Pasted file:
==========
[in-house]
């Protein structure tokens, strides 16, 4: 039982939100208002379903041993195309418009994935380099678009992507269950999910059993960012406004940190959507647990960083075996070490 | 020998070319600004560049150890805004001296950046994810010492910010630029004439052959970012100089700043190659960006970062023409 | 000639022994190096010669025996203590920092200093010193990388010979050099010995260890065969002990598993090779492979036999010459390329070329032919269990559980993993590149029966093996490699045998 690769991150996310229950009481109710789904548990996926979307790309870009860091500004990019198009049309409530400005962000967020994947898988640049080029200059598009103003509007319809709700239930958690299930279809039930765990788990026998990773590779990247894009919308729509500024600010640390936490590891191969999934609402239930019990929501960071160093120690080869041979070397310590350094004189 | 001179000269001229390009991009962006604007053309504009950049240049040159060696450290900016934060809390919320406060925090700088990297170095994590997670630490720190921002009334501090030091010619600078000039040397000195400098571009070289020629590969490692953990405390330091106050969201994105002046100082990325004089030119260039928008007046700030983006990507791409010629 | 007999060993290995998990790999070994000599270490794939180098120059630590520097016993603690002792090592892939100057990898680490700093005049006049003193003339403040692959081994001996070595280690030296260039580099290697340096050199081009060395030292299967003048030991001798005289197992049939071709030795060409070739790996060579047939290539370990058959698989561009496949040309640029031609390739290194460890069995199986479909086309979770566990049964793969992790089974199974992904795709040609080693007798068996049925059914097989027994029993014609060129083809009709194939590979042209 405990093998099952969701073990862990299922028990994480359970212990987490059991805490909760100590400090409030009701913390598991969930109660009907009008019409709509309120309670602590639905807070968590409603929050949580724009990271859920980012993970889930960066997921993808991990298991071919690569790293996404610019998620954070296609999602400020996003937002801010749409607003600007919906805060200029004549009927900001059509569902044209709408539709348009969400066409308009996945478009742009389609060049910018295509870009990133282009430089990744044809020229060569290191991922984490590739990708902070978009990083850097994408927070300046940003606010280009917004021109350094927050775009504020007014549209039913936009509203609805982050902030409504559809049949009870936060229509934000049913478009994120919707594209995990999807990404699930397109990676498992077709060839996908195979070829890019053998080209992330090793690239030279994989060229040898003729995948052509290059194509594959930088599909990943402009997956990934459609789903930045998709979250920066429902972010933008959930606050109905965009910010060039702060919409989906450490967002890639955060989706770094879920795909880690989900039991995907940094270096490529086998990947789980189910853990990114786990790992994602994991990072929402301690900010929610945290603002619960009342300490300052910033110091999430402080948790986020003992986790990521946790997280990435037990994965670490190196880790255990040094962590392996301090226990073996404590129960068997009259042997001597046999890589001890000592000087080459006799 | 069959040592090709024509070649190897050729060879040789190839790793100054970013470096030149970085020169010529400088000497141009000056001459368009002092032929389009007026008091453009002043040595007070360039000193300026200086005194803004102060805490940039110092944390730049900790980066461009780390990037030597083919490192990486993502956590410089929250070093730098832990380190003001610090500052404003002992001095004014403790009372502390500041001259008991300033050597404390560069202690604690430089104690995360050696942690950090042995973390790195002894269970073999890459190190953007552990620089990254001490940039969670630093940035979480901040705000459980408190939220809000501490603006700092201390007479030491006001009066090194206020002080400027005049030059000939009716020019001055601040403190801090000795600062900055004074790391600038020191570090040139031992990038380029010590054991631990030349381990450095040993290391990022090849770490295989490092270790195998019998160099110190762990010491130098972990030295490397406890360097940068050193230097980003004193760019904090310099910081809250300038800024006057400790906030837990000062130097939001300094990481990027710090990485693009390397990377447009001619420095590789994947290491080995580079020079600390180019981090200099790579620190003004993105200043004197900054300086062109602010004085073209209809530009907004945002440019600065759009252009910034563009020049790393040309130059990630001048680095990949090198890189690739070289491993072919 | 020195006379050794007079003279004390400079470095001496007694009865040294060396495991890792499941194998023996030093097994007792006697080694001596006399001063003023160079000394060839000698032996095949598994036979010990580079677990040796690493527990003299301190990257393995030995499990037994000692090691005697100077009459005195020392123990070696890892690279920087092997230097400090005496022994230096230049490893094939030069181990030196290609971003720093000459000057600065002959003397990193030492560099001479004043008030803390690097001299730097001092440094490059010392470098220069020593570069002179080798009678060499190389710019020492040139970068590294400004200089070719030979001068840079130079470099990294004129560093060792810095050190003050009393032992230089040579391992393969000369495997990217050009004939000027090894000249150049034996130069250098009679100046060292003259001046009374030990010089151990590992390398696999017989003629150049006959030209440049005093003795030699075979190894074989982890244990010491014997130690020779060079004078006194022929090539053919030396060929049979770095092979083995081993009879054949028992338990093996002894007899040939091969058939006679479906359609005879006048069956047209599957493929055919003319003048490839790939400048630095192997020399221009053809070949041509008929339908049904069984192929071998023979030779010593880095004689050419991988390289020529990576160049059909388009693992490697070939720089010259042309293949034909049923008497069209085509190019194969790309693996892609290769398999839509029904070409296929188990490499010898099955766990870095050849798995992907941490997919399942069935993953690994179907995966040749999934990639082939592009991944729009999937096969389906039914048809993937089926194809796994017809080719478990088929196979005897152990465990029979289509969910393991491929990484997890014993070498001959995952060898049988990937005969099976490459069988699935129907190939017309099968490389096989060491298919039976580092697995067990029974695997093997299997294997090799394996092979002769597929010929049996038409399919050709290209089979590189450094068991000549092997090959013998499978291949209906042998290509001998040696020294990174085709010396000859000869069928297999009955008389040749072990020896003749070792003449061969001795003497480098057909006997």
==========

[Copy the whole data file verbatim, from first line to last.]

[in-house]
């Protein structure tokens, strides 16, 4: 039982939100208002379903041993195309418009994935380099678009992507269950999910059993960012406004940190959507647990960083075996070490 | 020998070319600004560049150890805004001296950046994810010492910010630029004439052959970012100089700043190659960006970062023409 | 000639022994190096010669025996203590920092200093010193990388010979050099010995260890065969002990598993090779492979036999010459390329070329032919269990559980993993590149029966093996490699045998 690769991150996310229950009481109710789904548990996926979307790309870009860091500004990019198009049309409530400005962000967020994947898988640049080029200059598009103003509007319809709700239930958690299930279809039930765990788990026998990773590779990247894009919308729509500024600010640390936490590891191969999934609402239930019990929501960071160093120690080869041979070397310590350094004189 | 001179000269001229390009991009962006604007053309504009950049240049040159060696450290900016934060809390919320406060925090700088990297170095994590997670630490720190921002009334501090030091010619600078000039040397000195400098571009070289020629590969490692953990405390330091106050969201994105002046100082990325004089030119260039928008007046700030983006990507791409010629 | 007999060993290995998990790999070994000599270490794939180098120059630590520097016993603690002792090592892939100057990898680490700093005049006049003193003339403040692959081994001996070595280690030296260039580099290697340096050199081009060395030292299967003048030991001798005289197992049939071709030795060409070739790996060579047939290539370990058959698989561009496949040309640029031609390739290194460890069995199986479909086309979770566990049964793969992790089974199974992904795709040609080693007798068996049925059914097989027994029993014609060129083809009709194939590979042209 405990093998099952969701073990862990299922028990994480359970212990987490059991805490909760100590400090409030009701913390598991969930109660009907009008019409709509309120309670602590639905807070968590409603929050949580724009990271859920980012993970889930960066997921993808991990298991071919690569790293996404610019998620954070296609999602400020996003937002801010749409607003600007919906805060200029004549009927900001059509569902044209709408539709348009969400066409308009996945478009742009389609060049910018295509870009990133282009430089990744044809020229060569290191991922984490590739990708902070978009990083850097994408927070300046940003606010280009917004021109350094927050775009504020007014549209039913936009509203609805982050902030409504559809049949009870936060229509934000049913478009994120919707594209995990999807990404699930397109990676498992077709060839996908195979070829890019053998080209992330090793690239030279994989060229040898003729995948052509290059194509594959930088599909990943402009997956990934459609789903930045998709979250920066429902972010933008959930606050109905965009910010060039702060919409989906450490967002890639955060989706770094879920795909880690989900039991995907940094270096490529086998990947789980189910853990990114786990790992994602994991990072929402301690900010929610945290603002619960009342300490300052910033110091999430402080948790986020003992986790990521946790997280990435037990994965670490190196880790255990040094962590392996301090226990073996404590129960068997009259042997001597046999890589001890000592000087080459006799 | 069959040592090709024509070649190897050729060879040789190839790793100054970013470096030149970085020169010529400088000497141009000056001459368009002092032929389009007026008091453009002043040595007070360039000193300026200086005194803004102060805490940039110092944390730049900790980066461009780390990037030597083919490192990486993502956590410089929250070093730098832990380190003001610090500052404003002992001095004014403790009372502390500041001259008991300033050597404390560069202690604690430089104690995360050696942690950090042995973390790195002894269970073999890459190190953007552990620089990254001490940039969670630093940035979480901040705000459980408190939220809000501490603006700092201390007479030491006001009066090194206020002080400027005049030059000939009716020019001055601040403190801090000795600062900055004074790391600038020191570090040139031992990038380029010590054991631990030349381990450095040993290391990022090849770490295989490092270790195998019998160099110190762990010491130098972990030295490397406890360097940068050193230097980003004193760019904090310099910081809250300038800024006057400790906030837990000062130097939001300094990481990027710090990485693009390397990377447009001619420095590789994947290491080995580079020079600390180019981090200099790579620190003004993105200043004197900054300086062109602010004085073209209809530009907004945002440019600065759009252009910034563009020049790393040309130059990630001048680095990949090198890189690739070289491993072919 | 020195006379050794007079003279004390400079470095001496007694009865040294060396495991890792499941194998023996030093097994007792006697080694001596006399001063003023160079000394060839000698032996095949598994036979010990580079677990040796690493527990003299301190990257393995030995499990037994000692090691005697100077009459005195020392123990070696890892690279920087092997230097400090005496022994230096230049490893094939030069181990030196290609971003720093000459000057600065002959003397990193030492560099001479004043008030803390690097001299730097001092440094490059010392470098220069020593570069002179080798009678060499190389710019020492040139970068590294400004200089070719030979001068840079130079470099990294004129560093060792810095050190003050009393032992230089040579391992393969000369495997990217050009004939000027090894000249150049034996130069250098009679100046060292003259001046009374030990010089151990590992390398696999017989003629150049006959030209440049005093003795030699075979190894074989982890244990010491014997130690020779060079004078006194022929090539053919030396060929049979770095092979083995081993009879054949028992338990093996002894007899040939091969058939006679479906359609005879006048069956047209599957493929055919003319003048490839790939400048630095192997020399221009053809070949041509008929339908049904069984192929071998023979030779010593880095004689050419991988390289020529990576160049059909388009693992490697070939720089010259042309293949034909049923008497069209085509190019194969790309693996892609290769398999839509029904070409296929188990490499010898099955766990870095050849798995992907941490997919399942069935993953690994179907995966040749999934990639082939592009991944729009999937096969389906039914048809993937089926194809796994017809080719478990088929196979005897152990465990029979289509969910393991491929990484997890014993070498001959995952060898049988990937005969099976490459069988699935129907190939017309099968490389096989060491298919039976580092697995067990029974695997093997299997294997090799394996092979002769597929010929049996038409399919050709290209089979590189450094068991000549092997090959013998499978291949209906042998290509001998040696020294990174085709010396000859000869069928297999009955008389040749072990020896003749070792003449061969001795003497480098057909006997």